June 4, 2011 by sgoobie
What may be more powerful than alternative sources of energy? More important than efficient technologies? More revolutionary than recycling?
“Alternative” ways of thinking have the potential to be powerful, important and revolutionary. They hold the promise of helping rebalancing the position of humanity on Mother Earth. To overcome mammoth challenges facing our societies and the planet, we ourselves need to seek out and understand alternative ways of thinking that can supply new justifications for taking significant ecological action.
But by “alternative” we can’t only mean new ways of thinking. This progressivist idea that newer is always better is one of the stubborn influences that has driven us in industrialized nations to abandon notions of the sacred and to disregard guiding beliefs of the need to keep within natural limits. To further break with the past and to deride all old ideas as primitive and backwards only accelerates our precipitous path.
We need to recognize — that is, to re-cognize — ways of thinking existing beyond the dominant industrial thoughtprint. This does not mean we worship romantic notions of indigenous and aboriginal cultures as is suggested by fans of “New Age” spirituality, who appropriate cultures out of their original context. If we genuinely seek deep understanding, then authentic ancient cultures can indeed matter. Why? Wade Davis, a National Geographic Explorer-in-Residence, explains in The Wayfinders: Why Ancient Wisdom Matters in the Modern World:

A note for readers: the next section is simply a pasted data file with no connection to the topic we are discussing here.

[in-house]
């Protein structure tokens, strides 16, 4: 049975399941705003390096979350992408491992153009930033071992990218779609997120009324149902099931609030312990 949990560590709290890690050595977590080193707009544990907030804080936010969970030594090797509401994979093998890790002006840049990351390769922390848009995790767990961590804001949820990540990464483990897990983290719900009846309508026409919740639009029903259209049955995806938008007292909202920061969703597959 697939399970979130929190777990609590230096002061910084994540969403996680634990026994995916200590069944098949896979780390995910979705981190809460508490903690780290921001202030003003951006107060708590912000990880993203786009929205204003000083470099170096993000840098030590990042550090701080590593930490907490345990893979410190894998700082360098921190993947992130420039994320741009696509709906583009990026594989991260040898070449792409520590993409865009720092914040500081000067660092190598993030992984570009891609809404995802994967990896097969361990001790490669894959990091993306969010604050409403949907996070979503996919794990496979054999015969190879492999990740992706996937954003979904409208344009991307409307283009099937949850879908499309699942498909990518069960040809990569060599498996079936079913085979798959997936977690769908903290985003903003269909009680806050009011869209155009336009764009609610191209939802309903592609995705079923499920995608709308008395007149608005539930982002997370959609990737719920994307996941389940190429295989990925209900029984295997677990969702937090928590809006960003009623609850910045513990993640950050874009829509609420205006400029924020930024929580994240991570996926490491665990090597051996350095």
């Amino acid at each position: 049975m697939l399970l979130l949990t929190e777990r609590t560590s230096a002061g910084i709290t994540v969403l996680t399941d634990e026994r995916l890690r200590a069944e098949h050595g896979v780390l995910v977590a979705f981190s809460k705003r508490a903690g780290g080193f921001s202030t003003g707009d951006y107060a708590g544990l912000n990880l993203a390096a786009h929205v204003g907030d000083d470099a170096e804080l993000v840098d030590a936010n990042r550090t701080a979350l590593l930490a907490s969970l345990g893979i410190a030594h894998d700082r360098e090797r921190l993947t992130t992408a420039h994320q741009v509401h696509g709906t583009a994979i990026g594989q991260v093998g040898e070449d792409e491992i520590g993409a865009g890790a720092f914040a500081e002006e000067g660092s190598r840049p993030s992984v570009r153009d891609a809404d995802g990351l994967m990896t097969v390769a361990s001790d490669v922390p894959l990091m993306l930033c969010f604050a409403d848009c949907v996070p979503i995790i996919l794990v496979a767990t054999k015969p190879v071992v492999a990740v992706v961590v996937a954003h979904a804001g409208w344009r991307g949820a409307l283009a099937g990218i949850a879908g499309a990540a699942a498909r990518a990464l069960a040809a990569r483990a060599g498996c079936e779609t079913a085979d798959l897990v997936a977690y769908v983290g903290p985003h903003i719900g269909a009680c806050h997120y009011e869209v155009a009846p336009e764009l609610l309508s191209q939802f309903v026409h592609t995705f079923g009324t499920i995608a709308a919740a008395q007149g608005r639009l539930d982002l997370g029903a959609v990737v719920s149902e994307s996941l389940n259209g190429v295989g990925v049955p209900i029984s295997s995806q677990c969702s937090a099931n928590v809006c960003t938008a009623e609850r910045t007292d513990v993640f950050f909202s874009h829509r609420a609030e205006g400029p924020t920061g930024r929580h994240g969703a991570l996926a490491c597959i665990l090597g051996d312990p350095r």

These voices matter because they can still be heard to remind us that there are indeed alternatives, other ways of orienting human beings in social, spiritual, and ecological space… (We can) draw inspiration and comfort from the fact that the path we have taken is not the only one available…
Just as biodiversity allows an ecosystem to remain strong and resilient, so too does cultural diversity offer solutions to humanity in confronting the largest of global challenges.
In this remarkable TED Talk, Wade Davis explores some of the cultures which remind us how so-called alternative ways of thinking (found in ancient cultures) are irreplaceable in an ever-increasingly threatened world. These form ecological thoughtprints we must not only recognize, but more importantly — as with biodiversity — we must protect at all costs.